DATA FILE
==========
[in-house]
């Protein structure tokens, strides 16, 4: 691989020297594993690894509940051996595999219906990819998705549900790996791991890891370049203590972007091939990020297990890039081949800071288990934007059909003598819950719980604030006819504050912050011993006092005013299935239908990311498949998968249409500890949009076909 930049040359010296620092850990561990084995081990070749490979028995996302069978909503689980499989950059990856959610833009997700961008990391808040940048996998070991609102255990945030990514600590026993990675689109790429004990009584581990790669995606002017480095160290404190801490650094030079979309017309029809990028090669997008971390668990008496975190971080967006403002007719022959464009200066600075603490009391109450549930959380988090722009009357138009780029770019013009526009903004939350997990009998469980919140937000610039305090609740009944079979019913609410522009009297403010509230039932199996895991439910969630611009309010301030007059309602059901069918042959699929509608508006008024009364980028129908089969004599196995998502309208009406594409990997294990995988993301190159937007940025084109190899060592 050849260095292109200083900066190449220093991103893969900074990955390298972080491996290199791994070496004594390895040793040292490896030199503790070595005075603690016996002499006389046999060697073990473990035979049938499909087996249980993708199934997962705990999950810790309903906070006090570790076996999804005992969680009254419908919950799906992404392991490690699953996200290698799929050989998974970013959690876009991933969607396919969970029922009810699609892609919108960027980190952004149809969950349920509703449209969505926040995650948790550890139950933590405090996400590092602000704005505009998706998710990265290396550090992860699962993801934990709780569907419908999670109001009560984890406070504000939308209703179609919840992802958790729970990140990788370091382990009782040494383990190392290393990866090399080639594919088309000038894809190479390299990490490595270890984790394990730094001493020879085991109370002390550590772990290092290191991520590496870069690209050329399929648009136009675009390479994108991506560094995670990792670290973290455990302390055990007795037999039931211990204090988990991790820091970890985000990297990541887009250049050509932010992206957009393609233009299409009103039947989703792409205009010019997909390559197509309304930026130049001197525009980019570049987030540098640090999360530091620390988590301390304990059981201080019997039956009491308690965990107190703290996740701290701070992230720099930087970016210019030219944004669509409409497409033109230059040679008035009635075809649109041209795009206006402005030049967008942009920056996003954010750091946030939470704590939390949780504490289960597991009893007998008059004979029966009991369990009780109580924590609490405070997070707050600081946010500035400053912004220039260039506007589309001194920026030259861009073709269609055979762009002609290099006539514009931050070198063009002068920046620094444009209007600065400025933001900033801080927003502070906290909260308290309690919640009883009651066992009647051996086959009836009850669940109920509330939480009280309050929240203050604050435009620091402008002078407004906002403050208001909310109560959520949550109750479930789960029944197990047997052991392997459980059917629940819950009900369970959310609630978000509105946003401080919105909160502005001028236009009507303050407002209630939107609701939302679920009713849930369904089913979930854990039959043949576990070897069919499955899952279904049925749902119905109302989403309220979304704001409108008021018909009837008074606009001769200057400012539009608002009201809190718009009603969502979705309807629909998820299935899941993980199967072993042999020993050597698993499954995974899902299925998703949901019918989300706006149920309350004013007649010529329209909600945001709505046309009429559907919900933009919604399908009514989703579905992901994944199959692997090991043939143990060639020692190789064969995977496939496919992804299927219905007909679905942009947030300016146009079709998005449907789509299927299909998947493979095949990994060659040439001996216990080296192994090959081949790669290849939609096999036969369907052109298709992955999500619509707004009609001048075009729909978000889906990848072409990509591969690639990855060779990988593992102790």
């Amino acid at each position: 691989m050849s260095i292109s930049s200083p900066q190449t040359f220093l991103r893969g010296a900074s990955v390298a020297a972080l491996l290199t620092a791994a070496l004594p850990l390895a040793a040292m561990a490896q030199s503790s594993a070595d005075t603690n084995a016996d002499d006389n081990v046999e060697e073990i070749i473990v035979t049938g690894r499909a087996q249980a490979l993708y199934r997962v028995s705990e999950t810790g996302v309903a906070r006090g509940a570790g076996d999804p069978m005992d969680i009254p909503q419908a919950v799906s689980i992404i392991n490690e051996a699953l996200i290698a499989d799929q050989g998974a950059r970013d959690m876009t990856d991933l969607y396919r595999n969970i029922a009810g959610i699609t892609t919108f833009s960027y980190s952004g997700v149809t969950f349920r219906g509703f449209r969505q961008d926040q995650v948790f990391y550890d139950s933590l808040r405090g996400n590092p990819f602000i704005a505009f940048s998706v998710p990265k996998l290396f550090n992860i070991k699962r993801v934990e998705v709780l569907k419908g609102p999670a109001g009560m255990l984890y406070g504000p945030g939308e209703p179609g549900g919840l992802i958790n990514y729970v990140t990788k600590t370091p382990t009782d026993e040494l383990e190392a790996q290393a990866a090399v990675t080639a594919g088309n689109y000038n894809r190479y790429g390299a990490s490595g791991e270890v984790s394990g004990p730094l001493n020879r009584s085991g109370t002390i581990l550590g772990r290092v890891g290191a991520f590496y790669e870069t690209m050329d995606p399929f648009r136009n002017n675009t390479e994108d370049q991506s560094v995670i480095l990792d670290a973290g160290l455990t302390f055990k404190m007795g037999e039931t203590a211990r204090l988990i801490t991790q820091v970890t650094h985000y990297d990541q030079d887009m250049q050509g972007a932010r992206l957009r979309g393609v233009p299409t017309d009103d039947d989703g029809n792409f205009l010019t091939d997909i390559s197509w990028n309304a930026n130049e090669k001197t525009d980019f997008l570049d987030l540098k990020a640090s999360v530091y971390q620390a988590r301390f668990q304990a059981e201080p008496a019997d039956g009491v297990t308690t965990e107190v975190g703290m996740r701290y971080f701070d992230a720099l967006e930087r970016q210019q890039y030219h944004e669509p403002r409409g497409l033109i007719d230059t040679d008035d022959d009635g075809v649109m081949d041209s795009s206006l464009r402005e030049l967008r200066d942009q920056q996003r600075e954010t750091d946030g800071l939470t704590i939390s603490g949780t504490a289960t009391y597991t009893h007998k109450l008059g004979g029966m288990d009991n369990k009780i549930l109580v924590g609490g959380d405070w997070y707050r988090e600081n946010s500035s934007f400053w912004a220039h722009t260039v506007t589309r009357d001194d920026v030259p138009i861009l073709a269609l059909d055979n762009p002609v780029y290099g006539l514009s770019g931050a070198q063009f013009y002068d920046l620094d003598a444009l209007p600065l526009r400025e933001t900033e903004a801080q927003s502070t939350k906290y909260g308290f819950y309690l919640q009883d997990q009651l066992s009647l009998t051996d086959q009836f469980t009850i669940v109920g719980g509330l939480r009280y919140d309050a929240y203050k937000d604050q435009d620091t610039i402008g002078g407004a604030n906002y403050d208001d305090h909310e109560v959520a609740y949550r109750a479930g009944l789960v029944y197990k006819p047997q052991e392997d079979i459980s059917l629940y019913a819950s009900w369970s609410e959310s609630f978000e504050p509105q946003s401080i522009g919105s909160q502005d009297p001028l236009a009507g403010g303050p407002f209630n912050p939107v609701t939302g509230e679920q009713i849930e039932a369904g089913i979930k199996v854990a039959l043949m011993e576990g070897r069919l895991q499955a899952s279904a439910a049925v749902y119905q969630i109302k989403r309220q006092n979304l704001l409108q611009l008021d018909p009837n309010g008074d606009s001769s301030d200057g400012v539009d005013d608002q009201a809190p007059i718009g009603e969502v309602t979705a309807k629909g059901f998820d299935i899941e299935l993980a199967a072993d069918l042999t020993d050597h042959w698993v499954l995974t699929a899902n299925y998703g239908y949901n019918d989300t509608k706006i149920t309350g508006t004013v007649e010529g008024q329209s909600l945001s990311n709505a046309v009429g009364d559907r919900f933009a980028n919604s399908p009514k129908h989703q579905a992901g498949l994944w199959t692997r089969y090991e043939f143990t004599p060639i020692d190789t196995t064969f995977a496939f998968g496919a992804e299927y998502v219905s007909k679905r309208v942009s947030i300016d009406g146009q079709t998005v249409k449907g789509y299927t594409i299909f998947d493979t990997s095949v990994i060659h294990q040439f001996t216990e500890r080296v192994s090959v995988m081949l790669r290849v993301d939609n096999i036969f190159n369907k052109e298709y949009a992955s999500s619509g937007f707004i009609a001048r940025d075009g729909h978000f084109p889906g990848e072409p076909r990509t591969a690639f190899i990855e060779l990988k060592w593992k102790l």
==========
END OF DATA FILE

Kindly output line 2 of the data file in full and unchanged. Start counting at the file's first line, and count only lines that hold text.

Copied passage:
């Protein structure tokens, strides 16, 4: 691989020297594993690894509940051996595999219906990819998705549900790996791991890891370049203590972007091939990020297990890039081949800071288990934007059909003598819950719980604030006819504050912050011993006092005013299935239908990311498949998968249409500890949009076909 930049040359010296620092850990561990084995081990070749490979028995996302069978909503689980499989950059990856959610833009997700961008990391808040940048996998070991609102255990945030990514600590026993990675689109790429004990009584581990790669995606002017480095160290404190801490650094030079979309017309029809990028090669997008971390668990008496975190971080967006403002007719022959464009200066600075603490009391109450549930959380988090722009009357138009780029770019013009526009903004939350997990009998469980919140937000610039305090609740009944079979019913609410522009009297403010509230039932199996895991439910969630611009309010301030007059309602059901069918042959699929509608508006008024009364980028129908089969004599196995998502309208009406594409990997294990995988993301190159937007940025084109190899060592 050849260095292109200083900066190449220093991103893969900074990955390298972080491996290199791994070496004594390895040793040292490896030199503790070595005075603690016996002499006389046999060697073990473990035979049938499909087996249980993708199934997962705990999950810790309903906070006090570790076996999804005992969680009254419908919950799906992404392991490690699953996200290698799929050989998974970013959690876009991933969607396919969970029922009810699609892609919108960027980190952004149809969950349920509703449209969505926040995650948790550890139950933590405090996400590092602000704005505009998706998710990265290396550090992860699962993801934990709780569907419908999670109001009560984890406070504000939308209703179609919840992802958790729970990140990788370091382990009782040494383990190392290393990866090399080639594919088309000038894809190479390299990490490595270890984790394990730094001493020879085991109370002390550590772990290092290191991520590496870069690209050329399929648009136009675009390479994108991506560094995670990792670290973290455990302390055990007795037999039931211990204090988990991790820091970890985000990297990541887009250049050509932010992206957009393609233009299409009103039947989703792409205009010019997909390559197509309304930026130049001197525009980019570049987030540098640090999360530091620390988590301390304990059981201080019997039956009491308690965990107190703290996740701290701070992230720099930087970016210019030219944004669509409409497409033109230059040679008035009635075809649109041209795009206006402005030049967008942009920056996003954010750091946030939470704590939390949780504490289960597991009893007998008059004979029966009991369990009780109580924590609490405070997070707050600081946010500035400053912004220039260039506007589309001194920026030259861009073709269609055979762009002609290099006539514009931050070198063009002068920046620094444009209007600065400025933001900033801080927003502070906290909260308290309690919640009883009651066992009647051996086959009836009850669940109920509330939480009280309050929240203050604050435009620091402008002078407004906002403050208001909310109560959520949550109750479930789960029944197990047997052991392997459980059917629940819950009900369970959310609630978000509105946003401080919105909160502005001028236009009507303050407002209630939107609701939302679920009713849930369904089913979930854990039959043949576990070897069919499955899952279904049925749902119905109302989403309220979304704001409108008021018909009837008074606009001769200057400012539009608002009201809190718009009603969502979705309807629909998820299935899941993980199967072993042999020993050597698993499954995974899902299925998703949901019918989300706006149920309350004013007649010529329209909600945001709505046309009429559907919900933009919604399908009514989703579905992901994944199959692997090991043939143990060639020692190789064969995977496939496919992804299927219905007909679905942009947030300016146009079709998005449907789509299927299909998947493979095949990994060659040439001996216990080296192994090959081949790669290849939609096999036969369907052109298709992955999500619509707004009609001048075009729909978000889906990848072409990509591969690639990855060779990988593992102790």